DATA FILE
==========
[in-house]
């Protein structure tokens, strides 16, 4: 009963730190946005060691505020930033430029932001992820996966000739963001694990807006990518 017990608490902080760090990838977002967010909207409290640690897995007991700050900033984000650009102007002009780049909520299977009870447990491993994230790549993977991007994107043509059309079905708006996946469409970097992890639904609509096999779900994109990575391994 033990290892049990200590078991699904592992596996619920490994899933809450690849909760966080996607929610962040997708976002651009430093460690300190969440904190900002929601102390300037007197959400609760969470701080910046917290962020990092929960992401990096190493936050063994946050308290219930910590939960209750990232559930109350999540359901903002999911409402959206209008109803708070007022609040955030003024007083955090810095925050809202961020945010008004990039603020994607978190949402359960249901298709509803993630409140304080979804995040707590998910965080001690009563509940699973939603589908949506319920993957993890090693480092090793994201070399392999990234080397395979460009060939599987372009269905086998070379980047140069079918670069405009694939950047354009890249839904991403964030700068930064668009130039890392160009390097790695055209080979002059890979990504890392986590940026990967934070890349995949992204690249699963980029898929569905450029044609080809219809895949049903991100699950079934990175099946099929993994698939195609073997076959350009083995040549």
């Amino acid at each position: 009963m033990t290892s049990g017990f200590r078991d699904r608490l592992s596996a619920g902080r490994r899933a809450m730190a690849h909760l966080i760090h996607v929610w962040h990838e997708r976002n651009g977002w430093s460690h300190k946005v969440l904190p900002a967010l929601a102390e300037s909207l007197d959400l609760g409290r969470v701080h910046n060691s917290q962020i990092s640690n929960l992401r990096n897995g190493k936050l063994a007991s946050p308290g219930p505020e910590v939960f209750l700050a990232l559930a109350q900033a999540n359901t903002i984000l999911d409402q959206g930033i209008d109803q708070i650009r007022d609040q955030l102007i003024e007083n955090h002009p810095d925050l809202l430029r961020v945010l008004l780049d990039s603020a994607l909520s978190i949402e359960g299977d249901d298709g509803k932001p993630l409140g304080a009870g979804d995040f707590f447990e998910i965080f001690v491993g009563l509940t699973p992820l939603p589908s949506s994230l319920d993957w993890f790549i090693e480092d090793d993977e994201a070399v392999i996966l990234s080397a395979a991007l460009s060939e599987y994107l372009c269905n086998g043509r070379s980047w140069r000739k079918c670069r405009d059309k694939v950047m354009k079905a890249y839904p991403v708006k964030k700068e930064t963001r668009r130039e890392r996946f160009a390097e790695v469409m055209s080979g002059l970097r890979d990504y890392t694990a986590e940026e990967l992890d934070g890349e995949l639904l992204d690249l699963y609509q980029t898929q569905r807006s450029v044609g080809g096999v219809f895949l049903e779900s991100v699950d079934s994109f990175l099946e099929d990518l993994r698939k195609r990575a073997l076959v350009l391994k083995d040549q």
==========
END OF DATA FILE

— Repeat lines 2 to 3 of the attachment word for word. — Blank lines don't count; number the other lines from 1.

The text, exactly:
């Protein structure tokens, strides 16, 4: 009963730190946005060691505020930033430029932001992820996966000739963001694990807006990518 017990608490902080760090990838977002967010909207409290640690897995007991700050900033984000650009102007002009780049909520299977009870447990491993994230790549993977991007994107043509059309079905708006996946469409970097992890639904609509096999779900994109990575391994 033990290892049990200590078991699904592992596996619920490994899933809450690849909760966080996607929610962040997708976002651009430093460690300190969440904190900002929601102390300037007197959400609760969470701080910046917290962020990092929960992401990096190493936050063994946050308290219930910590939960209750990232559930109350999540359901903002999911409402959206209008109803708070007022609040955030003024007083955090810095925050809202961020945010008004990039603020994607978190949402359960249901298709509803993630409140304080979804995040707590998910965080001690009563509940699973939603589908949506319920993957993890090693480092090793994201070399392999990234080397395979460009060939599987372009269905086998070379980047140069079918670069405009694939950047354009890249839904991403964030700068930064668009130039890392160009390097790695055209080979002059890979990504890392986590940026990967934070890349995949992204690249699963980029898929569905450029044609080809219809895949049903991100699950079934990175099946099929993994698939195609073997076959350009083995040549």
């Amino acid at each position: 009963m033990t290892s049990g017990f200590r078991d699904r608490l592992s596996a619920g902080r490994r899933a809450m730190a690849h909760l966080i760090h996607v929610w962040h990838e997708r976002n651009g977002w430093s460690h300190k946005v969440l904190p900002a967010l929601a102390e300037s909207l007197d959400l609760g409290r969470v701080h910046n060691s917290q962020i990092s640690n929960l992401r990096n897995g190493k936050l063994a007991s946050p308290g219930p505020e910590v939960f209750l700050a990232l559930a109350q900033a999540n359901t903002i984000l999911d409402q959206g930033i209008d109803q708070i650009r007022d609040q955030l102007i003024e007083n955090h002009p810095d925050l809202l430029r961020v945010l008004l780049d990039s603020a994607l909520s978190i949402e359960g299977d249901d298709g509803k932001p993630l409140g304080a009870g979804d995040f707590f447990e998910i965080f001690v491993g009563l509940t699973p992820l939603p589908s949506s994230l319920d993957w993890f790549i090693e480092d090793d993977e994201a070399v392999i996966l990234s080397a395979a991007l460009s060939e599987y994107l372009c269905n086998g043509r070379s980047w140069r000739k079918c670069r405009d059309k694939v950047m354009k079905a890249y839904p991403v708006k964030k700068e930064t963001r668009r130039e890392r996946f160009a390097e790695v469409m055209s080979g002059l970097r890979d990504y890392t694990a986590e940026e990967l992890d934070g890349e995949l639904l992204d690249l699963y609509q980029t898929q569905r807006s450029v044609g080809g096999v219809f895949l049903e779900s991100v699950d079934s994109f990175l099946e099929d990518l993994r698939k195609r990575a073997l076959v350009l391994k083995d040549q």